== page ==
- Published on Monday, 18 March 2013 14:02
- Written by islamic-world.net
My brothers and sisters, Allah in this Ayah gives us directions on how to treat our parents, especially if they become old and need us. Allah tells us that we must speak kindly to them and ask for Mercy for them. He even shows us an important lesson in the words He gives us for prayer. The prayer says, "My Lord, give them Mercy even like they cared for me when I was a child."
The way Islam sees a family is simple: a mother and father living together, taking care of their children. And when the children grow up and the parents are old, then the children should help take care of their old and weak parents. And when the children who grew up have kids of their own. The grandparents help take care of the new little ones. And so it goes on and on and on. New babies come in, the older respected grandparents and great grandparents, start to leave this life and go into the next.
I'm sure a lot of you adults and kids know what I'm talking about the endless cycle of life. And it seems to be still working okay in Muslim countries for the most part. But what happens when you take a Muslim family and put them in a place where people look at parents a little differently? What happens when you raise Muslim kids in the country where parents are not so valuable? And what happens if you come here and you don't practice Islam and you don't teach it to your children?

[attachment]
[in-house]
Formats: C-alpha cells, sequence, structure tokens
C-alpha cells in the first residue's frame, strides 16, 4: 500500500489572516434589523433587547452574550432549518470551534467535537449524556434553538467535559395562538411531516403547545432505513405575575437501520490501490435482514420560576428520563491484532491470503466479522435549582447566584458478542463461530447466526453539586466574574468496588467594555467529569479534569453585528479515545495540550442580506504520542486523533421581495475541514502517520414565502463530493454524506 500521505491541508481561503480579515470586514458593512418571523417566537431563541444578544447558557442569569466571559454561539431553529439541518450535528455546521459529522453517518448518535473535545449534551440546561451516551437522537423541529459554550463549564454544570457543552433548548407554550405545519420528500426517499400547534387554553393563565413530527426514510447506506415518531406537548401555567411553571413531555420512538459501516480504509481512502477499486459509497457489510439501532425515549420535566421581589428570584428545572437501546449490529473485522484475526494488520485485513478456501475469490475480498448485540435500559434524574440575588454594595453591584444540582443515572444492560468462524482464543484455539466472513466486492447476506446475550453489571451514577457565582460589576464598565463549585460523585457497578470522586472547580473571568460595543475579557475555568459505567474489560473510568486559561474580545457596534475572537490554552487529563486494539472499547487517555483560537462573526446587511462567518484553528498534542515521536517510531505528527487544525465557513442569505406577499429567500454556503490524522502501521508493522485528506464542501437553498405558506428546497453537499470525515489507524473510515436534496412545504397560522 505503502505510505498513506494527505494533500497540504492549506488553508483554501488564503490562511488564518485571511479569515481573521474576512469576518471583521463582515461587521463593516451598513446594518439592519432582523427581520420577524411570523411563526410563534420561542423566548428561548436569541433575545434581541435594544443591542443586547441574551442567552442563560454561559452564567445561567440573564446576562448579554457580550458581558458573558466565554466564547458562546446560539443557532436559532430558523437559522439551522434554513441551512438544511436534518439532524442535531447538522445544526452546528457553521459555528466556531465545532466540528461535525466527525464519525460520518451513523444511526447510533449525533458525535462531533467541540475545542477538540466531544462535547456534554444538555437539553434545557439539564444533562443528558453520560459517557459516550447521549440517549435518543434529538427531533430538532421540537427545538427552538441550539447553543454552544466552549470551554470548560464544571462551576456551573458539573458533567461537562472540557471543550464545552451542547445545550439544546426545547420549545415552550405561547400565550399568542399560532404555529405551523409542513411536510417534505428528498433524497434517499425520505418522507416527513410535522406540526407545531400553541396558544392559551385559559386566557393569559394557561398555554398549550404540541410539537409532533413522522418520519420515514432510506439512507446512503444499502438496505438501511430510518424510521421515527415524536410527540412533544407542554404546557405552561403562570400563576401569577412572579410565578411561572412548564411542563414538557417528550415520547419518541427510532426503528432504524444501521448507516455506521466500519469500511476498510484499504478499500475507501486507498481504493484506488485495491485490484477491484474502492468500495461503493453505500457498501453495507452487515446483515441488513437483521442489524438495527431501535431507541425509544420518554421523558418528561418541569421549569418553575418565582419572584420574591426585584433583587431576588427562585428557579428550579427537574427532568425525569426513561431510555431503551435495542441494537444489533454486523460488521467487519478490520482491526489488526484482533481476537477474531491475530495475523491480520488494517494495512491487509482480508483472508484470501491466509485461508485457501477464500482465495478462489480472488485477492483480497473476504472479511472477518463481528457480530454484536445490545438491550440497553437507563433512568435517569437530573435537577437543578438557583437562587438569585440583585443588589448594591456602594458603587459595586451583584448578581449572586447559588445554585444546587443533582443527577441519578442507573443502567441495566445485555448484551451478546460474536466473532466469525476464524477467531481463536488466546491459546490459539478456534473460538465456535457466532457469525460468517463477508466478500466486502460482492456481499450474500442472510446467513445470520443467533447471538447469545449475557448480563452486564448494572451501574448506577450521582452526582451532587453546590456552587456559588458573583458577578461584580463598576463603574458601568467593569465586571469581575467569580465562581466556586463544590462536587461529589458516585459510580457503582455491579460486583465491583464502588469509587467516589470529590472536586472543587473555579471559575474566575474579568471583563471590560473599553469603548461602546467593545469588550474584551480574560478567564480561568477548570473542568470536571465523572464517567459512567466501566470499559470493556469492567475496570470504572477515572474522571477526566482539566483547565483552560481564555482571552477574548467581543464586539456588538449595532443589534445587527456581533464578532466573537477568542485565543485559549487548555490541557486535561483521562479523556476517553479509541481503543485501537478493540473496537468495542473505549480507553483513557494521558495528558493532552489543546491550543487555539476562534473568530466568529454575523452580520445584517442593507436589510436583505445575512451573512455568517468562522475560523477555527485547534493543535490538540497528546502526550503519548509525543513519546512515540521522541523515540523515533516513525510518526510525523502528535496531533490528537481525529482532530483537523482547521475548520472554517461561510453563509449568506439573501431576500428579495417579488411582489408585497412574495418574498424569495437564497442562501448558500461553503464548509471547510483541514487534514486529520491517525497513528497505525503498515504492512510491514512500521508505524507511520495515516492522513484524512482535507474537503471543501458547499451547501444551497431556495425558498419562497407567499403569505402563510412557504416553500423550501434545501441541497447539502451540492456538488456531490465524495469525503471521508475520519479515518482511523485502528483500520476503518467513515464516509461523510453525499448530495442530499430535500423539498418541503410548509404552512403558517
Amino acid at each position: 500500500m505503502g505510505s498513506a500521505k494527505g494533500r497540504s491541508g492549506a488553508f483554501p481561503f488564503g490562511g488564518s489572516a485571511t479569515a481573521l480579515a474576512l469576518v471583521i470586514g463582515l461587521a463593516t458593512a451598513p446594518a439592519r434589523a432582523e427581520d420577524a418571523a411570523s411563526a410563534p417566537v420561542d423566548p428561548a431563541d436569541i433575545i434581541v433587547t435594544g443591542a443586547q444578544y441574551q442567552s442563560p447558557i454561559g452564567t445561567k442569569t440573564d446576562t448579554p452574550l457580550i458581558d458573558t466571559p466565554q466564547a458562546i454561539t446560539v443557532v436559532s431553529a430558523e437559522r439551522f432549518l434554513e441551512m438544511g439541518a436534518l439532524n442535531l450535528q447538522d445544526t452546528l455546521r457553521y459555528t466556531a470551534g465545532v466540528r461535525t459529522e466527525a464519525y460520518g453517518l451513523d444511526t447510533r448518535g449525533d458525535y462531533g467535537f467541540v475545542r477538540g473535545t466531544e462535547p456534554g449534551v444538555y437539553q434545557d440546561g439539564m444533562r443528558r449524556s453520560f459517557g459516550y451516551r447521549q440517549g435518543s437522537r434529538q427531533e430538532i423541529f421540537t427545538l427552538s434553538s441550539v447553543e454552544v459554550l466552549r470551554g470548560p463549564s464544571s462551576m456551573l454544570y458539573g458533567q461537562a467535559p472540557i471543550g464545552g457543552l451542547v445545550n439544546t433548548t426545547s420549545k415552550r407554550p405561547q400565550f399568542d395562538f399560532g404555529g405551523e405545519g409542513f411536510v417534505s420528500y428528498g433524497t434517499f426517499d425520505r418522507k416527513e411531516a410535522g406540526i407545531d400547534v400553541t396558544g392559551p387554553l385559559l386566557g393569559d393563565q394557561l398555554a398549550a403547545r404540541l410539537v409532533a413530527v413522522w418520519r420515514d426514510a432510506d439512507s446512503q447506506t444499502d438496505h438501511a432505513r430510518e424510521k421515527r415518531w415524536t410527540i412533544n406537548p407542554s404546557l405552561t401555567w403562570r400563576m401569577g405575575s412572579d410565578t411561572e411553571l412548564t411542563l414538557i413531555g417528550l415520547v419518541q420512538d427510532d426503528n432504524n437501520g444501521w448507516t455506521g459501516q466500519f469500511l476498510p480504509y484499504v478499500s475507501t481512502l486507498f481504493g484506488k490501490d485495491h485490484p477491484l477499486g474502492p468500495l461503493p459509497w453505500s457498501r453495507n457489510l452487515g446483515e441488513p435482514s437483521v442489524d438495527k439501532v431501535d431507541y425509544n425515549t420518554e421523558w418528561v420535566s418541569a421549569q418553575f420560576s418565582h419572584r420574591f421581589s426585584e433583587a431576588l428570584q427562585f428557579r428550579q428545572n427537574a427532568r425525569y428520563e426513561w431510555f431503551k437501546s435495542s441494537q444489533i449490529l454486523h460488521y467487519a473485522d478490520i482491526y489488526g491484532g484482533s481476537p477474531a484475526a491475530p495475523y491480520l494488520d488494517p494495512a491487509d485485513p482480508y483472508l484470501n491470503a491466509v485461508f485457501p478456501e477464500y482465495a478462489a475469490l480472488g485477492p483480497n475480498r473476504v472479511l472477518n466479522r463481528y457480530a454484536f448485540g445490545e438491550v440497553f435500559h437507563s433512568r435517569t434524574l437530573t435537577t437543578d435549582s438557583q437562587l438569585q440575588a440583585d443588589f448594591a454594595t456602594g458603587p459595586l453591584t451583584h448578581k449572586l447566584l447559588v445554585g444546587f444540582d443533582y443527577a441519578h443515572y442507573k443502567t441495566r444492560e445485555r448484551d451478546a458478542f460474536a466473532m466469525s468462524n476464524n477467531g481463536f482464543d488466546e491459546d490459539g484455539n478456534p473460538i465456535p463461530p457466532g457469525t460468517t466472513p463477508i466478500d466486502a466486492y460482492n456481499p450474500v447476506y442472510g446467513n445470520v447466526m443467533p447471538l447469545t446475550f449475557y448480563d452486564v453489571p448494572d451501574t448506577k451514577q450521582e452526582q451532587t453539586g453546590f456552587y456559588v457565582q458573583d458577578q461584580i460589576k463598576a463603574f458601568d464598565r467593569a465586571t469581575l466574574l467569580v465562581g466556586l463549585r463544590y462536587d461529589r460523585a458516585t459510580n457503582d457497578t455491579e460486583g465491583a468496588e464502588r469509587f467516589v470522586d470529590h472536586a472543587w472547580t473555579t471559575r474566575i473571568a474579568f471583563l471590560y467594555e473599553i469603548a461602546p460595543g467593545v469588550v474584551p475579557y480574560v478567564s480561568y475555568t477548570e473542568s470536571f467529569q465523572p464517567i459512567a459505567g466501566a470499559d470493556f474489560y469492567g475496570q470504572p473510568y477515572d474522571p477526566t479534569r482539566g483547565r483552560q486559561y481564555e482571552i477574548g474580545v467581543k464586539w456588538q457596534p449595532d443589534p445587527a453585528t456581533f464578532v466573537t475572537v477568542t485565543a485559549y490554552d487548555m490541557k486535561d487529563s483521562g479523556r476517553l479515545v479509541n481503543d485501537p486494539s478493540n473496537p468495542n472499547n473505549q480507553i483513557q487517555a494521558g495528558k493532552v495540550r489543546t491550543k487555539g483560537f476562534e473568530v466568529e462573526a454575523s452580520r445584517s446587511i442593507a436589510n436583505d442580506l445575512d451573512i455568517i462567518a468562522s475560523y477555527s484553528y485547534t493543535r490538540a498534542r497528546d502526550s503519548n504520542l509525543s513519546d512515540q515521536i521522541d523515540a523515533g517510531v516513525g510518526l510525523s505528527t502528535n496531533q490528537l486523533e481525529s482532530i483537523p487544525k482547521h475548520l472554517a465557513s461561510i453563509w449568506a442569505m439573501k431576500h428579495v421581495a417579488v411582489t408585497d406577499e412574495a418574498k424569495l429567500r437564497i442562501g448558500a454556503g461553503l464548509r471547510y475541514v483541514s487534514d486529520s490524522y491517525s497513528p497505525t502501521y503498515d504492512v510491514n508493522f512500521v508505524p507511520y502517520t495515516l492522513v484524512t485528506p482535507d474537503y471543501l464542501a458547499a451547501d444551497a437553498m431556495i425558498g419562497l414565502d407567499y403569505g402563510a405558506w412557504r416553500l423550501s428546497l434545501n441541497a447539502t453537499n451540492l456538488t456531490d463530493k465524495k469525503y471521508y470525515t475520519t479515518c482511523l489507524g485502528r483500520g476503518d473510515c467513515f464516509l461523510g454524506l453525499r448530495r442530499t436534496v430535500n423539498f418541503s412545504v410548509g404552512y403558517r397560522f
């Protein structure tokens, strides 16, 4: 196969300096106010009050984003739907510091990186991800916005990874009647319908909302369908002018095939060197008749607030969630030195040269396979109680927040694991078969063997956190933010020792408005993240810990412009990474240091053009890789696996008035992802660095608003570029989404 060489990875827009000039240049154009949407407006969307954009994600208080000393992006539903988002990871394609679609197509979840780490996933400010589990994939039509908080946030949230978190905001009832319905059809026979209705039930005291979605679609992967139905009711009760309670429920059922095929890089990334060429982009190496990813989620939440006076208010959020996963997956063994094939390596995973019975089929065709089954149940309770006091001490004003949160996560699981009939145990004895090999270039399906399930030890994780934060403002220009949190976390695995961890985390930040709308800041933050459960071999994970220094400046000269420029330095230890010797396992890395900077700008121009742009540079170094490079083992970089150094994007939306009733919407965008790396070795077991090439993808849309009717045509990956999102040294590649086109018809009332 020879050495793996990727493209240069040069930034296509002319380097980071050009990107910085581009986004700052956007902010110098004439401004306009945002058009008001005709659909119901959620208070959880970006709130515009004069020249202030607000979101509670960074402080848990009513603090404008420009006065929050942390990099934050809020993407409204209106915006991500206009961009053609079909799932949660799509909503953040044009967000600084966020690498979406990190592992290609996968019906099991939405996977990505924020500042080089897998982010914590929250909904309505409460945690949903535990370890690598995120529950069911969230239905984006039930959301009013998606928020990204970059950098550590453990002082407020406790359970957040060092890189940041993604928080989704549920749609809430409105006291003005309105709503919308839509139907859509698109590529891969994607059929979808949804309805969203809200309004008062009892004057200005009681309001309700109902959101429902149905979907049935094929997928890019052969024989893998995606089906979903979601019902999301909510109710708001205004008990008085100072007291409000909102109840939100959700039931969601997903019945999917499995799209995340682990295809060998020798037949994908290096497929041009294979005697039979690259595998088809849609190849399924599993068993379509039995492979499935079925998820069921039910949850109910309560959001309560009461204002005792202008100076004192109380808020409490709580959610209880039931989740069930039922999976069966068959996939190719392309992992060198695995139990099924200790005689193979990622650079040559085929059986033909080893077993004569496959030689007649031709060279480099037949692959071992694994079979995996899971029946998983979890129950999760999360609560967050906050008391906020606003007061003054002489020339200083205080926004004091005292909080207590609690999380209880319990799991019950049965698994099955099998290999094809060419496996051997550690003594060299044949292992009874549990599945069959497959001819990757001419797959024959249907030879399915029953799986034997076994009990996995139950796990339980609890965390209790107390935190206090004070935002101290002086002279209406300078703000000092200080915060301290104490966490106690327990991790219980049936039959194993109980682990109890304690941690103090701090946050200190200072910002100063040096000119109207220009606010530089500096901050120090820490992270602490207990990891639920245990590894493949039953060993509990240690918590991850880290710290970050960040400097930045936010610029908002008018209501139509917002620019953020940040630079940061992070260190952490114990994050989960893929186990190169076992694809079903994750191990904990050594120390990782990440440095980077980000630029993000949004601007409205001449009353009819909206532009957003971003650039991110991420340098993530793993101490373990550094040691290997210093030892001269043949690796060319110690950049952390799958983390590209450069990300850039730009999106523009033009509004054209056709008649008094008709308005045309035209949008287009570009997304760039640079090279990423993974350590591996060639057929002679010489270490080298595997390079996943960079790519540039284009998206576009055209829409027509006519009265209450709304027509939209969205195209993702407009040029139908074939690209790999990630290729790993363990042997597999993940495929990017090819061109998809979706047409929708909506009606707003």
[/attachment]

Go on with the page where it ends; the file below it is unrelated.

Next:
Let me tell you what I mean, in the United States today, the divorce rate among married people is 50 percent. What that says is that for every 100 couples who get married, 50 will get a divorce within a few years. And what's worse, many of these divorces involve children. And then you have the whole other problem of all the kids born to a mother and father who were never married in the first place. For example, today, 80 out of every 100 black children are born to parents who are not even married. 40 out of every hundred white kids are born this way and 60 out of every 100 Latino kids are born without married parents. Most of these kids will never know their fathers or at best, they'll see one parent one week and another parents the other week.
Why should these kids who grow up feel like their parents are special or deserve respect? After all so many parents aren't even around for their kids so do you think the kids will ever want to be around for them? And what about kids who have a married mom and dad? Do they get any more special feelings for their parents? Look what happens today, you have so many working mothers and fathers that the poor young kids are usually put in day-care centers.